Basketball has always been a central part of Kristi Toliver’s life, having grown up as the daughter of an NBA referee. She became an NCAA champion at Maryland in 2006 and a WNBA champion with the Los Angeles Sparks a decade later.
After nine years in the WNBA, the past two with the Washington Mystics, the NBA’s Washington Wizards offered Toliver the chance to take the first step toward her longtime desire to coach after her playing days are over. The Wizards made Toliver an assistant coach this season — the first active WNBA player to serve as an NBA assistant.
There was only one problem. Toliver, according to the New York Times, is making just $10,000 for a season of work with the Wizards — well below what NBA assistants normally make, which can stretch from around $100,000 to more than $1 million, depending on the experience of the coach.
“It wasn’t an easy decision,” Toliver told the Times. “For me, I looked at the pros and the cons, the pros obviously being I get to rest my body, it being my first time in 10 years of not playing year-round, not going overseas. Obviously there are financial burdens that come with that, but this is also a very exciting opportunity that I want to take advantage of, being home, still being around the game, around the best players in the world, around the best coaches in the world.”
Toliver’s low pay is the result of the Wizards and Mystics’ ownership structure. Because Ted Leonsis owns both teams, the WNBA determined that Toliver’s pay as an NBA assistant had to come out of the $50,000 total each WNBA team allocates to pay their players for offseason work.
Mike Bass, who oversees public relations for both leagues, cited competitive fairness for the WNBA’s decision. The Mystics are one of five teams in the WNBA that share an owner with an NBA team in the same market.
“While it’s necessary for competitive fairness to ensure the integrity of the W.N.B.A. salary cap, the league is committed to providing robust career development opportunities to both current and former players,” Bass told the Times.
For his part, Leonsis took to Twitter on Tuesday to express his support for Toliver.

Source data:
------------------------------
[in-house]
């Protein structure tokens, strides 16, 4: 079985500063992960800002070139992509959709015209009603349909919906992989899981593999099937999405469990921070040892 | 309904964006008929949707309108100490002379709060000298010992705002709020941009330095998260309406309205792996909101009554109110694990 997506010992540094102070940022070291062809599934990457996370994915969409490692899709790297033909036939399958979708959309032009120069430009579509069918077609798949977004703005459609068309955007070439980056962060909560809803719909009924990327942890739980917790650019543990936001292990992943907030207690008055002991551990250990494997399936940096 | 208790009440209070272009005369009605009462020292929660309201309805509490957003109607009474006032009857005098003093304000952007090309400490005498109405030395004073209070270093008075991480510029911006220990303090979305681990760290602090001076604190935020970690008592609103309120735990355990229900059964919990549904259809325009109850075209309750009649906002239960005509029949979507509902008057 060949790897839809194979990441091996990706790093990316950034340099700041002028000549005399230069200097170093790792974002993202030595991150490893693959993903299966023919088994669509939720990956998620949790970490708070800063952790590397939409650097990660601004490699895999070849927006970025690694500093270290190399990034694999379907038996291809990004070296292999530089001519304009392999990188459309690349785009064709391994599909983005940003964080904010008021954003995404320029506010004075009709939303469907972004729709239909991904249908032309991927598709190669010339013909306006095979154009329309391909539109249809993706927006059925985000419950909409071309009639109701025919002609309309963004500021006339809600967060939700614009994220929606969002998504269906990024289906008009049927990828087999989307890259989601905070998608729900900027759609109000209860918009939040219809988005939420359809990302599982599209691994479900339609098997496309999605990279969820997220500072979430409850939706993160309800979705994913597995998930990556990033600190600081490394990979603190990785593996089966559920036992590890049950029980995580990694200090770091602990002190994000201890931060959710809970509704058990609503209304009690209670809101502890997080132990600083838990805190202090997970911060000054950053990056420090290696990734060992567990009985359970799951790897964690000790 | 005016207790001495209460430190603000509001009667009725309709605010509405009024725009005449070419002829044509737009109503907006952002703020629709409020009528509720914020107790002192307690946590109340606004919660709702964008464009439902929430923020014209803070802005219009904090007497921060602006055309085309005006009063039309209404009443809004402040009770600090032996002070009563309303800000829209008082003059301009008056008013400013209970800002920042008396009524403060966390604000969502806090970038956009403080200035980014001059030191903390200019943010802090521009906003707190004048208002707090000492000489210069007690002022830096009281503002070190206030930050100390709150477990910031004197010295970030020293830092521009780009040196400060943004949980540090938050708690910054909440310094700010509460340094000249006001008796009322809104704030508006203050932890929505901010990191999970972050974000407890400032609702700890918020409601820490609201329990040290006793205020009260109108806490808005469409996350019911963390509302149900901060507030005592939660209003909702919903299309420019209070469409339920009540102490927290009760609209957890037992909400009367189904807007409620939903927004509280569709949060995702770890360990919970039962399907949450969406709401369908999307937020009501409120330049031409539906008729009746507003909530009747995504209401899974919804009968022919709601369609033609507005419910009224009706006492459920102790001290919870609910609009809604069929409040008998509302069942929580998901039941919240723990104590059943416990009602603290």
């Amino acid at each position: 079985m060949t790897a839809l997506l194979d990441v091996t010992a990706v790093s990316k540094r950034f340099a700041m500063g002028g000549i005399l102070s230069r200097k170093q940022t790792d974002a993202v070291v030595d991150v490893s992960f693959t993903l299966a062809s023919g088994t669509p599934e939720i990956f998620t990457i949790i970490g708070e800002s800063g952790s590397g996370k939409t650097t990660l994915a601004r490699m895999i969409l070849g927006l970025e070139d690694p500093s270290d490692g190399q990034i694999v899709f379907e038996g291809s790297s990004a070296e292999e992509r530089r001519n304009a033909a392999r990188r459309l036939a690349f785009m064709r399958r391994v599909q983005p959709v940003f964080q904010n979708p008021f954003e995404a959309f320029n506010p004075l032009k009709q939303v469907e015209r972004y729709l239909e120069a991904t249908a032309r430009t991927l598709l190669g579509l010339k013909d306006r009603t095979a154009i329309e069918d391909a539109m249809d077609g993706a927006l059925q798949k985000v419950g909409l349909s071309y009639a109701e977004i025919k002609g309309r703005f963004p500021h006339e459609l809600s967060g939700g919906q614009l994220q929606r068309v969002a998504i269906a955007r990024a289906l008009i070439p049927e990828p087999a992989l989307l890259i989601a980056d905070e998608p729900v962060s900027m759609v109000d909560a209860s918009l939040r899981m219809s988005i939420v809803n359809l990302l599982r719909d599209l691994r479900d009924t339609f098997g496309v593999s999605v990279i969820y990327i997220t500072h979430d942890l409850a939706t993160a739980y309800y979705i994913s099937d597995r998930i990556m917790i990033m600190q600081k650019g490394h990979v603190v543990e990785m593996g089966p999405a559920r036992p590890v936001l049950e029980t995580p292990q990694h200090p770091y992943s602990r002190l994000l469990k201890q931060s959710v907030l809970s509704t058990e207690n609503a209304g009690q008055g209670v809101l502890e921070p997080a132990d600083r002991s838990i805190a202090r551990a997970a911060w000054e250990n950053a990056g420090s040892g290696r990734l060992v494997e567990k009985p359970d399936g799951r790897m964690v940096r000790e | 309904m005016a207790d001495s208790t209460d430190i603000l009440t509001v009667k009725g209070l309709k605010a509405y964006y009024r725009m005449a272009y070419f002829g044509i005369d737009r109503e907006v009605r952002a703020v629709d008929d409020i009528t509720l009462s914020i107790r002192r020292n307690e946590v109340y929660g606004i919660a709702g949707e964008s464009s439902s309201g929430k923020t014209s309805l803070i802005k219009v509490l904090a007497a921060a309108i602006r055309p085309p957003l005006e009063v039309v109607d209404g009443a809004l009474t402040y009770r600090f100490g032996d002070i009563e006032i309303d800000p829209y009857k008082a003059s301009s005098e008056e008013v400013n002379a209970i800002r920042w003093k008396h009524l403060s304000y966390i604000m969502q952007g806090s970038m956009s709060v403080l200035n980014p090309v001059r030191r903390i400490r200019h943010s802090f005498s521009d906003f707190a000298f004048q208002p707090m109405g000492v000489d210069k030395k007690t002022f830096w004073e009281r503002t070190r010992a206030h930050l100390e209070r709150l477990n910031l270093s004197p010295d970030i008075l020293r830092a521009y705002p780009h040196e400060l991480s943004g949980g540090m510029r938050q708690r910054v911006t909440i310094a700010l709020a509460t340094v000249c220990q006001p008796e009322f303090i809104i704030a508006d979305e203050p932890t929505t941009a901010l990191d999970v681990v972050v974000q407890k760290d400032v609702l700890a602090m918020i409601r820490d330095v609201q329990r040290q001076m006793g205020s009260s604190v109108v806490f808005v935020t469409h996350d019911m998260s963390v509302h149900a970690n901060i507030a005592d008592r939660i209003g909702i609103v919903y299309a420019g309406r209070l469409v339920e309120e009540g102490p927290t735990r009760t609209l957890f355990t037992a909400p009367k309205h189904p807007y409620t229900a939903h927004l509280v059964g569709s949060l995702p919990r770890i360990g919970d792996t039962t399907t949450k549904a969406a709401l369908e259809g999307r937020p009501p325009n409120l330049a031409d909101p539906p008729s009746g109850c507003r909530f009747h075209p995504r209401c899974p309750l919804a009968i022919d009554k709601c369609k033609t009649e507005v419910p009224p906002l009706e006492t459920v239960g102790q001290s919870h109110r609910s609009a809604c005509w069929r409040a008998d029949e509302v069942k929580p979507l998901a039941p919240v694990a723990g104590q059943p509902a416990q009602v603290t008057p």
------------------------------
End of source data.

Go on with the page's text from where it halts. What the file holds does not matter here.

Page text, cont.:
“The league rules and collective bargaining agreements never contemplated having a WNBA player also working as an NBA coach,” Leonsis wrote. “We’re glad to be the first and the rules need to change. Kristi is a critical member of our family at Monumental Sports.”
The news of Toliver’s low salary comes after a WNBA season in which players spoke loudly about the desire for a larger slice of revenue, what many around the league perceive as a lack of resources directed at marketing the women’s game, and unfair treatment of WNBA players.
Elena Delle Donne, Toliver’s Mystics teammate and one of the biggest stars in the WNBA, spoke out last spring after NBA Commissioner Adam Silver told ESPN about what he believes to be the WNBA’s deficiencies from a business standpoint. Delle Donne issued a statement on social media at the time and continued to speak on the issue throughout the season.
When the Las Vegas Aces canceled a game against the Mystics in Washington after 25 hours of flight delays, players spoke about the difficulties of flying commercial, especially when traveling two time zones in a short period of time. NBA teams fly charter.
The WNBA players’ union also announced in November that it is opting out of the current collective bargaining agreement after the 2019 season.
Terri Jackson, the executive director of the WNBPA, told the Times that the union is concerned about the pay gap between Toliver and other NBA assistants and plans to examine the issue in negotiations.